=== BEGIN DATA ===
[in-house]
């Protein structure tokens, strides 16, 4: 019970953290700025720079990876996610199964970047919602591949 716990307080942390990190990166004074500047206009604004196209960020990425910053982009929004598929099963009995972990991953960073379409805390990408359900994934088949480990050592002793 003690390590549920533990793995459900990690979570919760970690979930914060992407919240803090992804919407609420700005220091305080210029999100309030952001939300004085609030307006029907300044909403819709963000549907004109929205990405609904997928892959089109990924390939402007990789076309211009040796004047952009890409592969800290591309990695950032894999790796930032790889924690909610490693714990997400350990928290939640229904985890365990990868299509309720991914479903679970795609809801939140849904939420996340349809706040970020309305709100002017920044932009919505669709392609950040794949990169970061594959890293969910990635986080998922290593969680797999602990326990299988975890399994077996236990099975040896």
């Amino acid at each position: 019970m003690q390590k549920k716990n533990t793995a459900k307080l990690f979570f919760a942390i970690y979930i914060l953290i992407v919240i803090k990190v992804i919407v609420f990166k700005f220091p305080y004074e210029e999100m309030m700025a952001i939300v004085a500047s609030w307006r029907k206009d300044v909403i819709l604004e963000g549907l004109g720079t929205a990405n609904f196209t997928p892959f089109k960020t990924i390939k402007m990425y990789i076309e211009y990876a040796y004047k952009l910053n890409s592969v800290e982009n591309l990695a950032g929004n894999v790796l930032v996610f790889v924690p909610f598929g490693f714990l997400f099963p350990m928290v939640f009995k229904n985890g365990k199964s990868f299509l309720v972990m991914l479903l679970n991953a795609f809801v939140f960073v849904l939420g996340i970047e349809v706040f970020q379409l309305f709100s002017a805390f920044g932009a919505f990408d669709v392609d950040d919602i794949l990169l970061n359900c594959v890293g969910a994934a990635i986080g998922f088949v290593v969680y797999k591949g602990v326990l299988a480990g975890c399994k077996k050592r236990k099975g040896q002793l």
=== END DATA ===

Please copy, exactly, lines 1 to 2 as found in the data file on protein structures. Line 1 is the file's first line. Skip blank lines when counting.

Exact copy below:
[in-house]
């Protein structure tokens, strides 16, 4: 019970953290700025720079990876996610199964970047919602591949 716990307080942390990190990166004074500047206009604004196209960020990425910053982009929004598929099963009995972990991953960073379409805390990408359900994934088949480990050592002793 003690390590549920533990793995459900990690979570919760970690979930914060992407919240803090992804919407609420700005220091305080210029999100309030952001939300004085609030307006029907300044909403819709963000549907004109929205990405609904997928892959089109990924390939402007990789076309211009040796004047952009890409592969800290591309990695950032894999790796930032790889924690909610490693714990997400350990928290939640229904985890365990990868299509309720991914479903679970795609809801939140849904939420996340349809706040970020309305709100002017920044932009919505669709392609950040794949990169970061594959890293969910990635986080998922290593969680797999602990326990299988975890399994077996236990099975040896």